The Spark

“The emancipation of the working class will only be achieved by the working class itself.” — Karl Marx

Free Trade or Free Propaganda?

Apr 11, 2016

Candidates for president, Republican and Democratic, blame international trade deals pushed by U.S. corporations for supposedly destroying U.S. jobs and “taking advantage of cheap foreign labor” overseas. Sanders and Trump have especially used this as a part of a “populist” appeal aimed at getting working-class votes.

Certainly, in the U.S. there are seven million fewer manufacturing jobs than there were in 1990, a devastating loss. This is often blamed on the rapid rise of industrial production in China, with much of that production aimed at export markets, including to the U.S. We are told, for instance, that all the products we buy at the store are “made in China.”

But the reality is that almost three-quarters of the products that Americans consume are produced in this country. And to produce all those goods for the largest domestic market in the world, U.S. manufacturing has to be gigantic. Especially since the U.S. is also the second largest exporter in the world, as well.

How big is U.S. industrial production, compared to the rest of the world? Taken alone, the U.S. manufacturing industry would be the ninth-largest economy in the world. Only eight other nations (including the United States) would rank higher in terms of their GDP (Gross Domestic Product). And according to UNIDO’s (United Nations Industrial Development Organization) latest statistics, the U.S., with a population that is one-fourth the size of China’s, still produces as much or more than what is produced in all of China.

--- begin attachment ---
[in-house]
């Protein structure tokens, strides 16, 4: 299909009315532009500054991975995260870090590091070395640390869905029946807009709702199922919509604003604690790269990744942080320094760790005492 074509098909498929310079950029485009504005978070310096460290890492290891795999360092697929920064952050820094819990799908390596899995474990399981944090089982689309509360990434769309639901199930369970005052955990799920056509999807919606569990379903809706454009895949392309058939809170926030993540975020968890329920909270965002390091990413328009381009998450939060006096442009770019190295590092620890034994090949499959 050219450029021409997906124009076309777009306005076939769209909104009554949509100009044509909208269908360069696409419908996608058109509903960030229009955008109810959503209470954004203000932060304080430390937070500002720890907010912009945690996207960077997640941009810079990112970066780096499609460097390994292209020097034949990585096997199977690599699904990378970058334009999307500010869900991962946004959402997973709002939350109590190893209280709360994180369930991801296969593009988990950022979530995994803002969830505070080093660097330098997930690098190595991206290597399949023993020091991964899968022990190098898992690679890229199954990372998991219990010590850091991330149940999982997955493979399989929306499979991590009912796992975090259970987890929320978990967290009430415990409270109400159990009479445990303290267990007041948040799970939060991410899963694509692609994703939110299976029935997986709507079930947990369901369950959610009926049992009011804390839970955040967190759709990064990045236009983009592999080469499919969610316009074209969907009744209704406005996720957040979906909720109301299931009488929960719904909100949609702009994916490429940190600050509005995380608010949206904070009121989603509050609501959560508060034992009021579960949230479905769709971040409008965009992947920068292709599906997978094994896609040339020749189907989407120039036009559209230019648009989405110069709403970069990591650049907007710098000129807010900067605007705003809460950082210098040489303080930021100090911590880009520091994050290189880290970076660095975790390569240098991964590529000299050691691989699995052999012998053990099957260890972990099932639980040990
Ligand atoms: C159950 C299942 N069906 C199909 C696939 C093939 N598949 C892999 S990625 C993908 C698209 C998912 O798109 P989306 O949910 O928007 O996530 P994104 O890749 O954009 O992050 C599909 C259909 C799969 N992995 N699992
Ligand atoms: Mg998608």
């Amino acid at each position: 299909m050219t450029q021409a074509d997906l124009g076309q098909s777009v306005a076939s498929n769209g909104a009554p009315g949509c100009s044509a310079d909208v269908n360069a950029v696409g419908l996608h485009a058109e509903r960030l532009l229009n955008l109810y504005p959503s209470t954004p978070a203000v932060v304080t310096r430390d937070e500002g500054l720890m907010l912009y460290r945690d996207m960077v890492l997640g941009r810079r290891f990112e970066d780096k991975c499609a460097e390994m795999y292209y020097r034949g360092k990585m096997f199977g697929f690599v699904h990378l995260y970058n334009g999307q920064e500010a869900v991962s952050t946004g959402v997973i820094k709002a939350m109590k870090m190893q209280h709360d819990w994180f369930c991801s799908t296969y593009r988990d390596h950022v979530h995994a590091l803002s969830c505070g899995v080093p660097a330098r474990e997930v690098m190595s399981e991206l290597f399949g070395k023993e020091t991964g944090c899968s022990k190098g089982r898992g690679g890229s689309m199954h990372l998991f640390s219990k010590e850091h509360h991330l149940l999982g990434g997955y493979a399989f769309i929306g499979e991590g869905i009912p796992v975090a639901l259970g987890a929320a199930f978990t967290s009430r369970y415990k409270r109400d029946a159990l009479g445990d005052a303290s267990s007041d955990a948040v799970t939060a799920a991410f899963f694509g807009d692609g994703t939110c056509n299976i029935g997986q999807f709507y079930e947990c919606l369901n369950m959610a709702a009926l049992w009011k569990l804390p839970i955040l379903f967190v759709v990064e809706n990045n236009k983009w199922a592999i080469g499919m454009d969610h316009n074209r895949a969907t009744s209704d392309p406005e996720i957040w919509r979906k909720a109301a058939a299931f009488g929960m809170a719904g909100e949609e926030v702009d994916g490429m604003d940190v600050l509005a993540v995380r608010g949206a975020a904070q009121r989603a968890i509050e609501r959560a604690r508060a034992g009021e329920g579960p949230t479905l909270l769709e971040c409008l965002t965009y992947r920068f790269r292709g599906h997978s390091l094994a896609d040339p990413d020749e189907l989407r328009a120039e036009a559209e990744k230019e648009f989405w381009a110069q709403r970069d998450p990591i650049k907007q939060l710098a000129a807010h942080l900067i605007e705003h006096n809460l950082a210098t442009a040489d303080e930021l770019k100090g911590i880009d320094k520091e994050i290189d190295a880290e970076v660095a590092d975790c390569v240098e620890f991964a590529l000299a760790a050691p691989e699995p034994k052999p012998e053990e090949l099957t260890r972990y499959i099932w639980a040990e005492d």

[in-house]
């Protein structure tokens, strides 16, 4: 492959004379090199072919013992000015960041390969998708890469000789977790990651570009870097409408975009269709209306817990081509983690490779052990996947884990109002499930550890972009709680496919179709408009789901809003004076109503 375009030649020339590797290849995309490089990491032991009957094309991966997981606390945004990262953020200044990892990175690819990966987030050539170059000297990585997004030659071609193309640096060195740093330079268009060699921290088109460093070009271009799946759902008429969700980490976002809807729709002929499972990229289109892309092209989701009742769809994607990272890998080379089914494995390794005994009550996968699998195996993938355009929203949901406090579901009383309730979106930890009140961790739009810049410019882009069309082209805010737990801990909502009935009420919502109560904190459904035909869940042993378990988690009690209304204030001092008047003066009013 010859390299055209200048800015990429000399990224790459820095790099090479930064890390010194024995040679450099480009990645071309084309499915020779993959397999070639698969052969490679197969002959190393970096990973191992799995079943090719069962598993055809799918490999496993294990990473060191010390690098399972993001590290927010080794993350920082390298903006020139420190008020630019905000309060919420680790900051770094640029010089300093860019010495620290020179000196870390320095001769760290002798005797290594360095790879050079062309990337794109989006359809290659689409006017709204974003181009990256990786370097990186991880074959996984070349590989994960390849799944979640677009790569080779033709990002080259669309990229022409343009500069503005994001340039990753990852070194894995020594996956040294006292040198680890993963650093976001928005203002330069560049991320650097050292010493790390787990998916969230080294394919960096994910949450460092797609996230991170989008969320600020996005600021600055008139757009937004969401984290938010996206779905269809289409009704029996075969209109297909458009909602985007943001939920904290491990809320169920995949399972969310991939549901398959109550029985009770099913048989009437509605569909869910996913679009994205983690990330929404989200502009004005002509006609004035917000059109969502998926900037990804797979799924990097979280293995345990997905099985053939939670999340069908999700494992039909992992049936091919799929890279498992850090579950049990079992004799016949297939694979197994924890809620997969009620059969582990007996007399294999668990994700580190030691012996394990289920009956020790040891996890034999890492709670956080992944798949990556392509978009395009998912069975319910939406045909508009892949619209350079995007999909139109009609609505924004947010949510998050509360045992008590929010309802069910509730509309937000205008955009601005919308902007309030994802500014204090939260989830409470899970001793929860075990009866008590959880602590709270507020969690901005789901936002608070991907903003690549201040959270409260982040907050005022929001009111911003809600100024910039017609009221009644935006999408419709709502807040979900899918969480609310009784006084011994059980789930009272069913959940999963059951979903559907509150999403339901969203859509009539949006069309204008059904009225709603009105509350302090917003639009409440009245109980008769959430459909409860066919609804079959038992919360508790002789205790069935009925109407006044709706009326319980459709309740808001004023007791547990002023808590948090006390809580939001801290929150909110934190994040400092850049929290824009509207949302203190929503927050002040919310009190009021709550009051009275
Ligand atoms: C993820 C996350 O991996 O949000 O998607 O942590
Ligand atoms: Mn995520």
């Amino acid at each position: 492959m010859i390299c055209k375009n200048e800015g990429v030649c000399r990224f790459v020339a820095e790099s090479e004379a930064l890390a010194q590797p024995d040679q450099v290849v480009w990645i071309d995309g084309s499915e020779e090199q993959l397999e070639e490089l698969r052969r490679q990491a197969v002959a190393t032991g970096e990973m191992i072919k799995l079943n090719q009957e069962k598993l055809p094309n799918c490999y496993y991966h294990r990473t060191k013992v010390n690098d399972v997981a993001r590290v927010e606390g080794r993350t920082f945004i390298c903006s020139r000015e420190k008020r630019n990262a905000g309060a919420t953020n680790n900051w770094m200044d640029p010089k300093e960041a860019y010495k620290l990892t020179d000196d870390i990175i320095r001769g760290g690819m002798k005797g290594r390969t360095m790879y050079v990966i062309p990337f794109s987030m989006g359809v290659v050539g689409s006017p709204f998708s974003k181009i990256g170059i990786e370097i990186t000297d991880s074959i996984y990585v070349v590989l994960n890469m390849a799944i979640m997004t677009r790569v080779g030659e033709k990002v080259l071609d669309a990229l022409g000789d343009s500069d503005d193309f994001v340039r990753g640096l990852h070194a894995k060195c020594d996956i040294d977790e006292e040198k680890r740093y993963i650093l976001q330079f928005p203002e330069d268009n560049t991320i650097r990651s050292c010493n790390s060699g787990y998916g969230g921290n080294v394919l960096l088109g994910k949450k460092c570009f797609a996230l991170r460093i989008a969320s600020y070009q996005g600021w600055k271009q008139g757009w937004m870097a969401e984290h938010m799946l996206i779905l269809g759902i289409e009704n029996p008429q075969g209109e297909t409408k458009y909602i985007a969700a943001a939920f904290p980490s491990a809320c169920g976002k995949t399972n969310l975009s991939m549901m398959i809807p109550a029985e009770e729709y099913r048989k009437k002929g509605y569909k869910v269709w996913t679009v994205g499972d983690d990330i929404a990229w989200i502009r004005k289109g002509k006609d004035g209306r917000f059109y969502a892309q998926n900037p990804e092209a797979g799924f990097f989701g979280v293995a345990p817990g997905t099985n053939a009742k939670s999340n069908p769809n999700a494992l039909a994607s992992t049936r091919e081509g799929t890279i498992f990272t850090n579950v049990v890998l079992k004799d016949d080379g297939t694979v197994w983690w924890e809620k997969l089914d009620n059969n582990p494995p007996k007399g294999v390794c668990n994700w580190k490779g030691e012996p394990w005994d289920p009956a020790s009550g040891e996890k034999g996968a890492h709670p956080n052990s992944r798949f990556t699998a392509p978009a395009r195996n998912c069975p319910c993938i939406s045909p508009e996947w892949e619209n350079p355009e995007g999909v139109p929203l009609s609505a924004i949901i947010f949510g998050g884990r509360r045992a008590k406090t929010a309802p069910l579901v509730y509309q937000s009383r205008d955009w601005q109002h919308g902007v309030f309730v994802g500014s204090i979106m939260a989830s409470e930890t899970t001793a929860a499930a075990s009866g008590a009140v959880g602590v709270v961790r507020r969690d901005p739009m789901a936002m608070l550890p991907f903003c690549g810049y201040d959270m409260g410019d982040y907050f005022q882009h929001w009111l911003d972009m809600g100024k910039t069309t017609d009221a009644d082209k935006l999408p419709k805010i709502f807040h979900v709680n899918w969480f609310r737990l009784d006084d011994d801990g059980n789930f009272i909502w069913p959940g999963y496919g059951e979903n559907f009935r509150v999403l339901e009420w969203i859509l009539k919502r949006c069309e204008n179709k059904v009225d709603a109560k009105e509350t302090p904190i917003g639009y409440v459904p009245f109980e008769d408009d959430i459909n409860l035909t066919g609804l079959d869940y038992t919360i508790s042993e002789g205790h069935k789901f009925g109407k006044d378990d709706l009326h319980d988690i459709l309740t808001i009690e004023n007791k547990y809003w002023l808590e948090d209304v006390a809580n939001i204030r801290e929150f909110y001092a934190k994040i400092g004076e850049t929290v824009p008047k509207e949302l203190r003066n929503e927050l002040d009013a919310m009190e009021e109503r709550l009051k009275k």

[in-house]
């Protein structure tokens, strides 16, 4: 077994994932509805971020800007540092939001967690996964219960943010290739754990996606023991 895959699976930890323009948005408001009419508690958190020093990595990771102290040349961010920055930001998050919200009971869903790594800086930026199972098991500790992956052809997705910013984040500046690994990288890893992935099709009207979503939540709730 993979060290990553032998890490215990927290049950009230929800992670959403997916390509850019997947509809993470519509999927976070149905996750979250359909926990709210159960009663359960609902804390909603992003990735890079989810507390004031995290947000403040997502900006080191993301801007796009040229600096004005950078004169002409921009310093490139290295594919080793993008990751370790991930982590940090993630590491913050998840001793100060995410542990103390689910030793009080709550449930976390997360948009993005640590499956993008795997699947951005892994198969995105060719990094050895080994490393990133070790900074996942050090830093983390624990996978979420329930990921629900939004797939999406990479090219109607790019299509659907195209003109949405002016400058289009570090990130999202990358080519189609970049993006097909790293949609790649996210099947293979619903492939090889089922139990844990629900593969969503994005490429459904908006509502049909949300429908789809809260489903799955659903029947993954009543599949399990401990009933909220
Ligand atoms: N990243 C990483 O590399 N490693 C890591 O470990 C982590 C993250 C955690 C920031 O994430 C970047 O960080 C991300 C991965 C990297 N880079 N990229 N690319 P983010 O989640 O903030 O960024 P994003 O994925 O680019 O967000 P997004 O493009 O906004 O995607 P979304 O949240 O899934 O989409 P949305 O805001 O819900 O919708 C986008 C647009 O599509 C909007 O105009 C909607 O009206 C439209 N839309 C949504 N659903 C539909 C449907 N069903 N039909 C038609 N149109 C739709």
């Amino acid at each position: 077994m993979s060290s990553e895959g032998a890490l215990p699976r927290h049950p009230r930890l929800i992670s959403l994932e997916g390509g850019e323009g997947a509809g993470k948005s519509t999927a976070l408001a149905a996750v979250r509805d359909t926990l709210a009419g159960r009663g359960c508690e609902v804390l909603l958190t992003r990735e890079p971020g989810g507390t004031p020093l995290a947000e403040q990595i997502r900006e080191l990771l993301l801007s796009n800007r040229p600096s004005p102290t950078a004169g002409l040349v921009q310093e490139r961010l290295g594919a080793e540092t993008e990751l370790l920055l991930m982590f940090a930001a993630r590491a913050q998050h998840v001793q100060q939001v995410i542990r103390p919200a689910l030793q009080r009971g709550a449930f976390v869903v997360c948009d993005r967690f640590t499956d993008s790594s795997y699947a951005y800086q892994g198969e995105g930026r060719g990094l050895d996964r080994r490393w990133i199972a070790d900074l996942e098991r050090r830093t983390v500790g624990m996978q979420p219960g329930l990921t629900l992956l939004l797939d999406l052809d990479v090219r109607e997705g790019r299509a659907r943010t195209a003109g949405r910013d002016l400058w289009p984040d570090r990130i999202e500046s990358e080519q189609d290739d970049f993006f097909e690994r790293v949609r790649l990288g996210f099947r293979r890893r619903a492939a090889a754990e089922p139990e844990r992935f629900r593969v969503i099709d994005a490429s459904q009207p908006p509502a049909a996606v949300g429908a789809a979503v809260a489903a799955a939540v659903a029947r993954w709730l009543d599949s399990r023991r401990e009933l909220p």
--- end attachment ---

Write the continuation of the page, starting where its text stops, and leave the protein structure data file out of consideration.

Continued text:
Since 1990, to meet this demand in the domestic and international marketplace, U.S. manufacturing production has almost doubled, according to the U.S. government’s own statistics!

So, what is really happening? Manufacturing production in this country has doubled but employment has fallen rapidly. This is the problem. The Chinese are not stealing U.S. workers’ jobs. No, U.S. companies are stealing them, primarily by pushing U.S. workers to produce more, through speed up, job combinations, and big increases in the amount of time workers have to spend on the job. U.S. productivity in manufacturing has more than doubled since 1990. And it has increased even faster in some sectors, such as among domestic automakers. All the talk about the threat from low-wage jobs in China is aimed at convincing American workers they have no choice but to work harder and faster.

But the more that workers produce, the more companies downsize their workforce.

The basic message from Trump, from Sanders, from the media – and from the unions – is the same. They all tell us that American workers’ jobs are being stolen by impoverished workers overseas. It’s a diversion, a trap for U.S. workers. It pits U.S. workers against workers in other countries. It paves the way for “American bosses” to take “American jobs” right here in the good old USA.

Yes, a fight has to be made for jobs, but a real fight for jobs obviously would target those who are taking them, the U.S. corporations. It would mean a fight for better working conditions and a shorter work week. It would mean a fight to spread the work around, so that one part of the working class is not overworked, while the other part is chronically unemployed. And it would mean a fight to push up wages – taking it from the immense wealth the workers’ labor has produced – so we could all work fewer hours.